The lack of popularity is likely due to the fact that the cliffs have only recently come into public hands. Until recently this heavily forested area was the scene of extensive logging. Seeking to protect this valuable area from further destruction a local conservation group, the Algoma Highlands Conservancy, recently purchased the property encompassing the cliffs in their entirety. Once protected, the cliffs offered an obvious and beautiful route for the Voyageur Trail, a long distance trail that, once completed, will stretch along the entire north shore of Lake Superior. Therefore, in contrast to the trails up nearby King Mountain, the trail along Robertson Lake Cliffs is well-marked and maintained. Although there are no official guides to the area I estimate the trail up to the highest of the cliffs to be around a mile, though the distance can be longer if you decide to continue to the lower cliffs to the west.
King Mountain Trailhead (Stokely Creek Lodge):
Stokely Creek Lodge is located about 30 km. (18 mi.) north of Sault Sainte Marie, Ontario. Follow the Trans Canada (ON-17 N) north to the Goulais River Bridge. About 2-miles north of the river watch for a large white barn and signs pointing you in the direction of the lodge. At this point simply follow the signage and you should have no trouble finding Stokely Creek. Please remember this is a privately owned business which is kind enough to allow visitors to use their trails free of charge in the summer. Please respect those that have paid to stay there and park out at the entrance and walk the short distance into the lodge and the trailheads.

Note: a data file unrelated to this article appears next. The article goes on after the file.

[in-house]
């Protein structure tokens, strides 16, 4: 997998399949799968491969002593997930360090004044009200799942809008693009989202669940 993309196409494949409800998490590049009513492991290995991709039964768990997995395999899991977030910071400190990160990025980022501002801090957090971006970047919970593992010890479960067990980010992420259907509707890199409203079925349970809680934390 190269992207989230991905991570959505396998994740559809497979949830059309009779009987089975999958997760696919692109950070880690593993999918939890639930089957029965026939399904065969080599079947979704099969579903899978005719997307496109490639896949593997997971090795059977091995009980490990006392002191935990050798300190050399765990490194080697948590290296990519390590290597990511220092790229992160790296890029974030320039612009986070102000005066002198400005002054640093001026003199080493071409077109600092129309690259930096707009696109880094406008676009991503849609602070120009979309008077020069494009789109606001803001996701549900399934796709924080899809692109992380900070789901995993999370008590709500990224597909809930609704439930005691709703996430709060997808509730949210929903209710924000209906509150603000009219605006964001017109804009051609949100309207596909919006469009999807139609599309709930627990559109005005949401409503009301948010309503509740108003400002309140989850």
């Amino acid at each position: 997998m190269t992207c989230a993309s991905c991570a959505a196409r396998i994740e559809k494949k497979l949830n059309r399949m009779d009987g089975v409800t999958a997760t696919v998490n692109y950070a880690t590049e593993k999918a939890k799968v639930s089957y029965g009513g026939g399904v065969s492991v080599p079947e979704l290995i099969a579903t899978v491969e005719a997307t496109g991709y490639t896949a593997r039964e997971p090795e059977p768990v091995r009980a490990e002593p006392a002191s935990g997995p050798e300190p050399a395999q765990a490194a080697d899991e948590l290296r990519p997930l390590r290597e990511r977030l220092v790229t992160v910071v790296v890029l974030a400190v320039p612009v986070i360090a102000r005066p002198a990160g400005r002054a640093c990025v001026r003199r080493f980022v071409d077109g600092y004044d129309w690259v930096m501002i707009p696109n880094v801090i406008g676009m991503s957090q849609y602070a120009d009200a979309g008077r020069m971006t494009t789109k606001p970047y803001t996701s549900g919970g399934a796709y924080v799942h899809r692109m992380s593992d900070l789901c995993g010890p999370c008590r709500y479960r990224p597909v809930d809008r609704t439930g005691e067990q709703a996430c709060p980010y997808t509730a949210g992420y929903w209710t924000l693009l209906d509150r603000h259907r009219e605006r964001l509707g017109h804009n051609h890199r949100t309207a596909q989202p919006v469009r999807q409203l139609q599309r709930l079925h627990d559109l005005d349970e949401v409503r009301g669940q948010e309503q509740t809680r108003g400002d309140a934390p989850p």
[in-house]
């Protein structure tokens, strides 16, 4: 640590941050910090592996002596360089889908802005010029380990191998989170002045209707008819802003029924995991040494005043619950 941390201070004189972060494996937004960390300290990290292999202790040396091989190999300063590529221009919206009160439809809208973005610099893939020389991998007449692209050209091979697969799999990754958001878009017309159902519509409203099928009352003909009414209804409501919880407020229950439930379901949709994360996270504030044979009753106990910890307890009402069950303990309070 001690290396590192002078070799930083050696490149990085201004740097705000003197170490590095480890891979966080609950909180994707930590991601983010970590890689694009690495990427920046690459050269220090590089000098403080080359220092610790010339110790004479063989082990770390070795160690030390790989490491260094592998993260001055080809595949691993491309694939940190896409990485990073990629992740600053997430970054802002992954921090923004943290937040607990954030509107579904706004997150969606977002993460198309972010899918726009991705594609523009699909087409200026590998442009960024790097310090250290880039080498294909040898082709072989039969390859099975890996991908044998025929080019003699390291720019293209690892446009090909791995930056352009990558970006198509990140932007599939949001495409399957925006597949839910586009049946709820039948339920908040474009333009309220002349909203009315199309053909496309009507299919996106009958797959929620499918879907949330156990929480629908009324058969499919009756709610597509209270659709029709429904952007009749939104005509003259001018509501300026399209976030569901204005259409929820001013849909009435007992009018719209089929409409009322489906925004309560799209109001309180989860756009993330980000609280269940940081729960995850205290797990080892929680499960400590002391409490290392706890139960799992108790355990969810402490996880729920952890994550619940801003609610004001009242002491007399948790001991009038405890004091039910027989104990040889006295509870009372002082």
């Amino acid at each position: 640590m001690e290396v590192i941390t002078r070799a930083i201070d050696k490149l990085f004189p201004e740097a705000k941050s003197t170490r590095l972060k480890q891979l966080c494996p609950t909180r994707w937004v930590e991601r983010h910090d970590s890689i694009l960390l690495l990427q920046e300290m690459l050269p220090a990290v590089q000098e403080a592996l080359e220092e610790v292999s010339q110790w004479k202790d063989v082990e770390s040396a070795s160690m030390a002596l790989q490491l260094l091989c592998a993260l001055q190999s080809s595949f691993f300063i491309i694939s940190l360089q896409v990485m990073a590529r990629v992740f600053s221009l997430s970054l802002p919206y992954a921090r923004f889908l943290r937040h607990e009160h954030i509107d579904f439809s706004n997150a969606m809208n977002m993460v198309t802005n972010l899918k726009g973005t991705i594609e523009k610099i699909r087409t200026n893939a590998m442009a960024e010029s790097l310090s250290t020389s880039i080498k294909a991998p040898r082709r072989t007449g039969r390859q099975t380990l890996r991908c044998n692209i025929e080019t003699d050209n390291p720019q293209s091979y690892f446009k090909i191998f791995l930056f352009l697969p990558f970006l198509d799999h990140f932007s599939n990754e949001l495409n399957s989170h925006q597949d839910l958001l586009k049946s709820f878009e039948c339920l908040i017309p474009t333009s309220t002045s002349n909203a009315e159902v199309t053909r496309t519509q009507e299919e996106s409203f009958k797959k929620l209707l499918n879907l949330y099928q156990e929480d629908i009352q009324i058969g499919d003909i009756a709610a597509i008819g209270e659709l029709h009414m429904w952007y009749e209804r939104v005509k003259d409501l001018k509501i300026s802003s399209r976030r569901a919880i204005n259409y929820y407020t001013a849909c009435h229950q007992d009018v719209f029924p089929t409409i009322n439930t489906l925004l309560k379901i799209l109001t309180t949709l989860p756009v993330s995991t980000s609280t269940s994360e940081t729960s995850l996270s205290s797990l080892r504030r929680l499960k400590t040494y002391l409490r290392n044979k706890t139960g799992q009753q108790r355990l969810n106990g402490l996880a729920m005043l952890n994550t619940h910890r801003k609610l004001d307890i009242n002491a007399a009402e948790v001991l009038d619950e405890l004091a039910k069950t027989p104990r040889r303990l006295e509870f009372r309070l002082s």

Robertson Lake Cliffs:
The trailhead for the cliffs is found by following the same directions for King Mountian up to the point you turn off the Trans Canada (ON-17 N). Once turning off the main highway watch for Robertson Lake Road a short distance ahead on your right and turn onto it. Within a mile or so you will loose the pavement. Within another mile the cliffs themselves begin to rise above the trees in front of you. At this point watch for the road to climb a rather steep slope. Near the top of the climb keep an eye out for a small pull-off on the right with the trailhead directly across on the left. This is the trailhead.
Both trailheads are accessible in the winter.
For More Info...Stokely Creek Lodge - Cross country ski lodge which owns King Mountain. Site has good info and necessary maps for skiing/hiking in the area.
Algoma Highlands Conservancy - The organization resposible for the rescue and preservation of the Robertson Lake Cliffs area.
The Atlas of Canada (Toporama) - This is always a good source for maps if you're going to be wandering the backwoods of Algoma.
Ontario High Points - A great wealth of information for anyone planning to explore the peaks of Ontario. Derek, the webmaster, is often my main source for beta on the region.